Source: Data for this graph taken from, How Computerized Work and Globalization Shape Human Skill Demands by Frank Levy [MIT] and Richard Murnane [Harvard Graduate School of Education], 2005 publication
But as we all know, the workplace has evolved. Employers are looking for employees with “21st Century Skills” – collaboration, communication, creativity, critical thinking. And as the workplace and the economic landscape has evolved, we have to think hard if the classrooms have changed accordingly…
Timing: 3 MinutesScript:Before taking any action, we wanted to reach out to you and your peers around the world, and learn about your focus and priorities related to education. We’ve surveyed over 600 leaders like yourselves, as well as about 6000 students educators and administrators in more than 40 countries. This research has first taught us that your priorities are:Sustainable economic and social development, and key to such development is the ability to create high quality jobs and opportunities that offer people and communities an improving quality of life. To move your economy towards sustainable growth, and jobs that will continue to deliver improving standards of living, you will need to foster local innovation (the type of innovation that will add wealth, value and social betterment from within). Critical to achieving sustainability is to ensure that your citizenry has the knowledge and skills necessary to be successful in an increasingly, globally competitive world. To graduate these students will require an education system that can adapt to meet changing demands, one that can engage every student to help them succeed. Focusing specifically on how you envision transforming education, here are your specific agenda priorities. The numbers are from our 2010 survey, which was completed in June. We can see that over the last 2-3 years, of course the recognition of the economic value of education remains strong, but the focus on provisioning ICT has universally become increasingly more important.But there are some challenges:Students are driving change and demanding a much more responsive education systemTechnology is moving rapidly, and schools struggle to accommodate the “consumerization of IT” – where students and teachers bring their own technology to school and not only expect to use it in class, but also to have it integrated with school systems (like their learning management systems (LMS’) and student information systems (SIS),With this rapid change in technology both within and outside the schools, there is an increased requirement for schools to hire expensive IT talent. NOTES on RESEARCH:We surveyed Edu Leaders asking them to score the priorities listed from 1-9. The %age number reflects the net of top 3 vs. bottom 3 score. For example, for “Quality Education to the Underserved”, 86% of respondents gave a high priority score (7-9) and 2% gave a low priority score (1-3). The chart then uses the number of 84% (86%-2%).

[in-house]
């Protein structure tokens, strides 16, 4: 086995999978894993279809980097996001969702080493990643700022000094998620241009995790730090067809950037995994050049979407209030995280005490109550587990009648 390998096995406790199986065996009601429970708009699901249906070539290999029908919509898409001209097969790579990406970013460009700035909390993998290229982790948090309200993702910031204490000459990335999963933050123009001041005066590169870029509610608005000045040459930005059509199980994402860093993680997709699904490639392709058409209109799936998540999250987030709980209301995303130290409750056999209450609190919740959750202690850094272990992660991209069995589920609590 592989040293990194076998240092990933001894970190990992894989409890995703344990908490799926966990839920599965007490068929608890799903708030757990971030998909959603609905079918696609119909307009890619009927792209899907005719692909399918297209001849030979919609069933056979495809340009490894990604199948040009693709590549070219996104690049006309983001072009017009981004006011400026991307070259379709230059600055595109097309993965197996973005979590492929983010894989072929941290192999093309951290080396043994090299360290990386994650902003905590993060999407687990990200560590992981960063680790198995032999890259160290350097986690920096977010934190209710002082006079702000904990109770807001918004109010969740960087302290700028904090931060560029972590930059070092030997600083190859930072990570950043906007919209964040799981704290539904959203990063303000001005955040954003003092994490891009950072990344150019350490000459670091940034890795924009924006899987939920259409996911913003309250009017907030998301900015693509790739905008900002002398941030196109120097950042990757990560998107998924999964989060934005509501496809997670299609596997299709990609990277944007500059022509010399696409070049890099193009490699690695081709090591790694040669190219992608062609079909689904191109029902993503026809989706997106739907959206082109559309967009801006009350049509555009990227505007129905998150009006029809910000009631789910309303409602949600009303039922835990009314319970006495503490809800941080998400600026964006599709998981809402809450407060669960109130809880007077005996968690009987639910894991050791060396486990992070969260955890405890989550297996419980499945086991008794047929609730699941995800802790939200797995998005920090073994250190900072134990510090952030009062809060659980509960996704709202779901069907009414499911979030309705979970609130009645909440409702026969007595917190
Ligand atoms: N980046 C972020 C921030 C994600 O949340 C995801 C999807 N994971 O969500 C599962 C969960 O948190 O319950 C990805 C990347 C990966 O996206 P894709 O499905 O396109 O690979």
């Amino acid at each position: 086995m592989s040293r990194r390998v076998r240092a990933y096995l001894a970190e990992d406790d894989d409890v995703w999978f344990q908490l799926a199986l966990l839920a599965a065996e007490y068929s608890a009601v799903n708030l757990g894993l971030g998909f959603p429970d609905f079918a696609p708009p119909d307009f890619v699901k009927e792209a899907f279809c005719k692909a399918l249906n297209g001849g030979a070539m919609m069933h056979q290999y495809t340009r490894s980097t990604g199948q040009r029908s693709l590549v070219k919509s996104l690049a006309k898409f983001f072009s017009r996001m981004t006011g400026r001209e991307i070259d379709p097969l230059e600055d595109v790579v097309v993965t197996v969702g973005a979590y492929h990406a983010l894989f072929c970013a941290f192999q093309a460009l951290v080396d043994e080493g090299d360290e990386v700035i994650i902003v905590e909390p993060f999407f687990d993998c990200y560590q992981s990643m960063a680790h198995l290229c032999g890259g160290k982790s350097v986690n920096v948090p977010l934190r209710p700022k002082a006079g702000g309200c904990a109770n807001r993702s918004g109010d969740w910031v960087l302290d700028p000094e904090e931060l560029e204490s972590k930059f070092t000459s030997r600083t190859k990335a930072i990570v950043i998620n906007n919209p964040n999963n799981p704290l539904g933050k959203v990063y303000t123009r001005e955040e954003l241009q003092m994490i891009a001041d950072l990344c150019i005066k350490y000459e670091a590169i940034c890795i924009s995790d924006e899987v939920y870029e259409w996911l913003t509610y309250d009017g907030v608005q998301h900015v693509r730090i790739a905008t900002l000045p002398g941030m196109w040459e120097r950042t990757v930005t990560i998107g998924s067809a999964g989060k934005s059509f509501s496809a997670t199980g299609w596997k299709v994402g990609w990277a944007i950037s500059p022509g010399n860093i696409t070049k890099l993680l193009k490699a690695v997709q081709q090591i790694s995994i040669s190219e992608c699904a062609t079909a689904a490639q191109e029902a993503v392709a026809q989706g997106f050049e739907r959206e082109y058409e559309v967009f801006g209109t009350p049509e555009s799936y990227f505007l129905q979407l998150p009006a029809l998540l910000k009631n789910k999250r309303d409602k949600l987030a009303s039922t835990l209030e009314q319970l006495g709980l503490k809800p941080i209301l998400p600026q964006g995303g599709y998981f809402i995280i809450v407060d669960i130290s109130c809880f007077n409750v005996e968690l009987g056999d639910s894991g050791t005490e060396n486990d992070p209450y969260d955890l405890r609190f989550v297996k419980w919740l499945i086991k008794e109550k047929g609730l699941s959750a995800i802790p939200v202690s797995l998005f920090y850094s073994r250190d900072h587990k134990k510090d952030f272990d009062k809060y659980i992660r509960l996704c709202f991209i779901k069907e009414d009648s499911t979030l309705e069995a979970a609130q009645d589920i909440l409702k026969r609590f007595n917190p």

Leap21 pfs 22 april
Innovative Teaching andLearning Research
CAPSThe National Curriculum Statement Grades R-12 aims to producelearners that are able to:• identify and solve problems and make decisions using critical andcreative thinking• work effectively as individuals and with others as members of a team• organise and manage themselves and their activities responsibly andeffectively• collect, analyse, organise and critically evaluate information• communicate effectively using visual, symbolic and/or language skills invarious modes• use science and technology effectively and critically showingresponsibility towards the environment and the health of others• demonstrate an understanding of the world as a set of related systems byrecognising that problem solving contexts do not exist in isolation
Economy-wide measures of routine and non-routine task inputthe demand for skills4045505560651960 1970 1980 1990 2002NonroutineinteractiveNonroutine analyticRoutine manualRoutine cognitiveNonroutine manual
Ten innovative teaching practicesFactors that simulate the development of skills for tomorrow1. reciprocal feedback2. learning is connected to the real world3. students revised their own work4. in-depth project work5. students reflect on their own learning6. freedom to choose which tools to use7. freedom to choose which topics to study8. cross-cultural contacts9. contributions to performance assessments10. exposure to global interdependency issues
• problem solving and innovation• global awareness• knowledge building• skilled communication• self regulation and assessment• collaboration• ICT useskills for tomorrow’s workforceWhat are the…